Thursday, October 9, 2014

“Invest However You’re Most Comfortable”

It sounds wonderfully inclusive to say that everyone can succeed at investing by approaching it in whatever way they’re most comfortable. In reality, this just isn’t true.

One elderly couple I know has been living off GIC interest for many years. Even worse, they’ve just been accepting the interest rates offered by big banks instead of seeking out the best rates. They now have very little left and are forced to live extremely modestly. Given the large nest egg they started with decades ago, they could still be living a middle class lifestyle. But they stuck with what made them comfortable.

I’ve known two people well who tried to make money with stock options. Both lost all the money they devoted to the effort. They didn’t like the idea of making money slowly and went for some big scores. So much for seeking success investing in their own way.

Many of my colleagues over the years have invested their money trading individual stocks. This was particularly true during the tech boom in the late 1990s. It can be tricky to learn people’s true returns because they usually don’t know themselves how they’ve done. They tend to boast about their successes, but you can get them to moan about their losses if you ask right. I’m willing to guess that few of these people managed to do as well as market returns.

I was comfortable with stock-picking for many years. However, if we eliminate the spectacular returns I got on one stock in 1999, my stock-picking record was underwhelming. If I had continued stock-picking with this level of underperformance instead of switching to indexing, by today my portfolio would be smaller by about the value of my house.

It makes so much sense to seek out friends and activities that make us happy and comfortable, but this doesn’t apply to investing. It pays to reason your way through deciding how to invest your life savings.

13 comments:

  1. So you are saying using my beer bottles as a savings plan isn't a good idea?

    ReplyDelete
    Replies
    1. @Alan: Well, as long as you're comfortable ...

      Delete
  2. Replies
    1. @Robb: I wish I recorded the instances over the years where I heard someone say a variant of "it works for me" followed some number of years later by "why was I so stupid?" :)

      Delete
  3. I'm amazed by how many people can't evaluate risk. I've had people who after just having taken out their new iphone while drinking a starbucks coffee and buying a new car last month, tell me that they don't believe in buying stocks as companies go bankrupt all the time and they need something safer, like GIC's. I tell them that a GIC earning 1.4% while inflation is running at 2% is not safe, and they look at me like I'm crazy. Then they go buy an app. ARRGH!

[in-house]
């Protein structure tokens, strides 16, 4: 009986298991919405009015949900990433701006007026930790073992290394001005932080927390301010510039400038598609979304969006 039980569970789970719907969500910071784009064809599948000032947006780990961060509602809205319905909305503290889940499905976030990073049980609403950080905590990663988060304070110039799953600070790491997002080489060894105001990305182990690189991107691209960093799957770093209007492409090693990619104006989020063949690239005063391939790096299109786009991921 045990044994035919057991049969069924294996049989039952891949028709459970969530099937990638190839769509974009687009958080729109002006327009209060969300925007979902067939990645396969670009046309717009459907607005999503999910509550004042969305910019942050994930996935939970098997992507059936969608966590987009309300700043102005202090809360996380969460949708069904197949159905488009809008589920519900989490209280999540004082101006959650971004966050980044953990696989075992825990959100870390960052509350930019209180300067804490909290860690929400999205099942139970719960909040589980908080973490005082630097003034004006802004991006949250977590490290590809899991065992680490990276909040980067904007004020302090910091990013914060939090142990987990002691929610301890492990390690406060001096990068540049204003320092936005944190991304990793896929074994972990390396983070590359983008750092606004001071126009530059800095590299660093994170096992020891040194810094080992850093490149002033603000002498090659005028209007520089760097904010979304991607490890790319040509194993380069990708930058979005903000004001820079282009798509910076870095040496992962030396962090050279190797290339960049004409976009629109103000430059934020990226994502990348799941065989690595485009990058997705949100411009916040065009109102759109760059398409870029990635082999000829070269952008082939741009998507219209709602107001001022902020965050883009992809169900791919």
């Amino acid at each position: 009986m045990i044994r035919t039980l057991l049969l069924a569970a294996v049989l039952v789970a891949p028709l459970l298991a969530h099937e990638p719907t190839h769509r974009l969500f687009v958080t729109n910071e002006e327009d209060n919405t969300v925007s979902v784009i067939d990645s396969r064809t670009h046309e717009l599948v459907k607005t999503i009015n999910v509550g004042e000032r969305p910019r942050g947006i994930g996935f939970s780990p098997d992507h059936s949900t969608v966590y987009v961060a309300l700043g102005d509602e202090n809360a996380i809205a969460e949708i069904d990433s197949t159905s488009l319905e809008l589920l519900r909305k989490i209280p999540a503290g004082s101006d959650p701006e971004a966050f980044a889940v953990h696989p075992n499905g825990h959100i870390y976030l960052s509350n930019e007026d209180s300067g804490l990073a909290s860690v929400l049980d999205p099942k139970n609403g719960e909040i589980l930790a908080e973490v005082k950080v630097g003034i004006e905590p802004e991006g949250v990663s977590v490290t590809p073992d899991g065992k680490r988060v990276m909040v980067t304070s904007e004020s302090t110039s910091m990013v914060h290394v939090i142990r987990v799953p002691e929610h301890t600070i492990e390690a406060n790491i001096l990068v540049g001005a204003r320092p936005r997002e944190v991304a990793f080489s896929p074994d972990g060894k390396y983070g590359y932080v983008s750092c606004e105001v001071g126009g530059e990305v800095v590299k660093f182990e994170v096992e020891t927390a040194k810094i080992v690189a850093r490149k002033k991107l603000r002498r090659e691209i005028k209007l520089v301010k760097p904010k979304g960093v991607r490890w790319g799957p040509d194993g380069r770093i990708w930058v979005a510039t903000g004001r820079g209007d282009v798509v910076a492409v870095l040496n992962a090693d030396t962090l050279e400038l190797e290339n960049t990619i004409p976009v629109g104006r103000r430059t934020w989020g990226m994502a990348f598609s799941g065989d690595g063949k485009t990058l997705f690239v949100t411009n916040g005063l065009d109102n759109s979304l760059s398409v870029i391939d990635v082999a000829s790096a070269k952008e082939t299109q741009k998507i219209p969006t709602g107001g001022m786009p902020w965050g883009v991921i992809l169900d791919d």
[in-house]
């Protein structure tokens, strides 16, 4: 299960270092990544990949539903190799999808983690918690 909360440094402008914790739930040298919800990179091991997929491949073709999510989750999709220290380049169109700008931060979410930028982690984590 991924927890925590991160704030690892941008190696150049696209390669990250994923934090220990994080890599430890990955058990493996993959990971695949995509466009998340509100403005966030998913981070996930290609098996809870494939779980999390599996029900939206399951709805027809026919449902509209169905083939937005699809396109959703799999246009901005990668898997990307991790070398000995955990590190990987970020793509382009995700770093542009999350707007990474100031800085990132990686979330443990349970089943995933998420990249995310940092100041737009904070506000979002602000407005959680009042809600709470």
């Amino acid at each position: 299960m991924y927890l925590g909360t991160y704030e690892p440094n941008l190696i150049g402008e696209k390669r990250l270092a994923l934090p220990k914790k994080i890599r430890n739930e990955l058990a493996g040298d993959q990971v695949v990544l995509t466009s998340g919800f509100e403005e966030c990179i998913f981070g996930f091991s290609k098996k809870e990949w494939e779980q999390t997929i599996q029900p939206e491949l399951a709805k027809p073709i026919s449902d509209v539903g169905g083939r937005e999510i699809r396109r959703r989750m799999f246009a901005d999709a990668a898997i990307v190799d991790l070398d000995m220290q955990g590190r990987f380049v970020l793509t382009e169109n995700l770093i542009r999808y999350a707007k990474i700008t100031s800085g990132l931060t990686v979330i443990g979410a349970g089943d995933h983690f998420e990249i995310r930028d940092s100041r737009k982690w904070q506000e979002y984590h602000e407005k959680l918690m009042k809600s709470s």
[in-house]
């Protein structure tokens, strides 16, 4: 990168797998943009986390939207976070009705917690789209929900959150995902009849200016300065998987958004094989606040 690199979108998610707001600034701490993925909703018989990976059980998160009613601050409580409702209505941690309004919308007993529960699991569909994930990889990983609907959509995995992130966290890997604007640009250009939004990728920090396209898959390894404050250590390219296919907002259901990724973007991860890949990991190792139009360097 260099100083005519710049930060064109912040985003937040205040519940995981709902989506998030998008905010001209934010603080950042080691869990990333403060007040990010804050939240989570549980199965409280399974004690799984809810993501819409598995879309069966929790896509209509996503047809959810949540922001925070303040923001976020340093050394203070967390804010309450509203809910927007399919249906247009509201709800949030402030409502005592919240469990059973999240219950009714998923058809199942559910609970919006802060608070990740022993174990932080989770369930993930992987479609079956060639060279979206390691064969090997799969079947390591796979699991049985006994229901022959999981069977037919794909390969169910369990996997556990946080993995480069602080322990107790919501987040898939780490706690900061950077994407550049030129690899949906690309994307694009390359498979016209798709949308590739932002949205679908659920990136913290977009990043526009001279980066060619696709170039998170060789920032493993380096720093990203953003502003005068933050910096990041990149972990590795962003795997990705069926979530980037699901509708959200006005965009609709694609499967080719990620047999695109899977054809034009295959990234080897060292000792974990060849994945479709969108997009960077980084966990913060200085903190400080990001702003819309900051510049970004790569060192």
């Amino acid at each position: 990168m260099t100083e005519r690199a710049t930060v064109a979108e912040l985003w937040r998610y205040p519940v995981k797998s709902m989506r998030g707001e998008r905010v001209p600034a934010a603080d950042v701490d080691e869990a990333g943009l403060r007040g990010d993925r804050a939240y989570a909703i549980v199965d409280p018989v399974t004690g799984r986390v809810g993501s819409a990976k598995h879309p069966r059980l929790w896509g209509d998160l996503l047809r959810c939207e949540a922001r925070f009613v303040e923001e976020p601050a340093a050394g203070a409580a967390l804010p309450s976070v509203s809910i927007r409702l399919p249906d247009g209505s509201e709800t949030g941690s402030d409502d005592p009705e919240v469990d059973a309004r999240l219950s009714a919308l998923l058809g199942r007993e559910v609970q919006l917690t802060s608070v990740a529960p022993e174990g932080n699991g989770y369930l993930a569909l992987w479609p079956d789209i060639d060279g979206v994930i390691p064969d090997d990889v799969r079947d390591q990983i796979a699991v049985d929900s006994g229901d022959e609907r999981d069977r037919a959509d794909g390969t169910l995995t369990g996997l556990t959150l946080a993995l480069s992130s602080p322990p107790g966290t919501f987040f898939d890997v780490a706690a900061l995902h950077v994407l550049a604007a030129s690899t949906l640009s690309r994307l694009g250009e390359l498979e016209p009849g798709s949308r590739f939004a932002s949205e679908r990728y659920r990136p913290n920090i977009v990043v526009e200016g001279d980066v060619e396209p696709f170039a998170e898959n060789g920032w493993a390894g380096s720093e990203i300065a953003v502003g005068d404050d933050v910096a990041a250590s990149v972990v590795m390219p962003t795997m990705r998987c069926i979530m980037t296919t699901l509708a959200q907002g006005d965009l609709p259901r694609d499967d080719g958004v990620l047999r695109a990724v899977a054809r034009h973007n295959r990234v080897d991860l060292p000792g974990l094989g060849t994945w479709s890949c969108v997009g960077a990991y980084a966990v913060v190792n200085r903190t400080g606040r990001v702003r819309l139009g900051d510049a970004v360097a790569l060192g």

ReplyDelete
    Replies
    1. @Anonymous: I agree that many people perceive risk strangely. Even those who have some handle on risk often cannot understand the necessity of being compensated for taking risk.

      Delete
    2. I index all my retirement money and stock pick with money I can afford to lose. It works for me:-)

      Delete
    3. @Peter: "can afford" or "intend"? :-)

      Delete
  4. Replies
    1. @Peter: Lotto Max is great; I save money every time I don't play :-)

      Delete
  5. Almost akin to "invest what you know"?

    I think the best investment plan is ultimately one you can a) stick with long-term and b) one that meets your financial objectives. If c) that plan gets you the "best returns" then that's a bonus. It sounds easy but in practice it's rather difficult.

    ReplyDelete
    Replies
    1. @Mark: Ironically, when people deviate from a plan that gets the best available returns, their motivation is usually to try for even higher returns, but they usually end up with lower returns. You're right that you need a plan you can stick to. Unfortunately, too many people are able to stick to a plan that involves jumping from one investment idea to another.

      Delete
    2. I just recently purchased 2 small biotech companies, I'll let you know what my capital loss/gain works out to. I set aside some gambling money every month.

      Delete